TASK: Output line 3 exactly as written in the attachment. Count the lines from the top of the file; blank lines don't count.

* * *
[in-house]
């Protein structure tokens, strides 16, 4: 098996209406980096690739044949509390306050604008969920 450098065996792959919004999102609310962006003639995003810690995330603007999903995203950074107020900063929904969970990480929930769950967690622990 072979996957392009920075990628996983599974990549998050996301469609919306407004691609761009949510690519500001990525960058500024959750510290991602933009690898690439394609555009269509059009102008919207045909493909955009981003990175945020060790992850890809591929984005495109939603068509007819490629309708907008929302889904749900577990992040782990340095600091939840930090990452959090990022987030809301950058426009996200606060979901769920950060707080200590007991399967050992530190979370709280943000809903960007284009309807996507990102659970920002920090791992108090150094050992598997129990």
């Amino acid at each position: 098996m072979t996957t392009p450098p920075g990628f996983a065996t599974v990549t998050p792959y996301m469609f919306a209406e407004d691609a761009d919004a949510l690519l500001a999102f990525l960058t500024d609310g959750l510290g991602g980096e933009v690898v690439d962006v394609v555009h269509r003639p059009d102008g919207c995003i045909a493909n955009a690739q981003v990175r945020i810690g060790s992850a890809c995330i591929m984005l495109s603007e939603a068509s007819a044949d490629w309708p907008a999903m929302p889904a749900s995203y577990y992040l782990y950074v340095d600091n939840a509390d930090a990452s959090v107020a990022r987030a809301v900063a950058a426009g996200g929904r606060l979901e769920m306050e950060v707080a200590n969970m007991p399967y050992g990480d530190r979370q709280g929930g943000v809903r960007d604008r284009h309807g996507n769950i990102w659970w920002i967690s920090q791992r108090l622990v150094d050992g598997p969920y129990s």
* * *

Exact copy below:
């Amino acid at each position: 098996m072979t996957t392009p450098p920075g990628f996983a065996t599974v990549t998050p792959y996301m469609f919306a209406e407004d691609a761009d919004a949510l690519l500001a999102f990525l960058t500024d609310g959750l510290g991602g980096e933009v690898v690439d962006v394609v555009h269509r003639p059009d102008g919207c995003i045909a493909n955009a690739q981003v990175r945020i810690g060790s992850a890809c995330i591929m984005l495109s603007e939603a068509s007819a044949d490629w309708p907008a999903m929302p889904a749900s995203y577990y992040l782990y950074v340095d600091n939840a509390d930090a990452s959090v107020a990022r987030a809301v900063a950058a426009g996200g929904r606060l979901e769920m306050e950060v707080a200590n969970m007991p399967y050992g990480d530190r979370q709280g929930g943000v809903r960007d604008r284009h309807g996507n769950i990102w659970w920002i967690s920090q791992r108090l622990v150094d050992g598997p969920y129990s």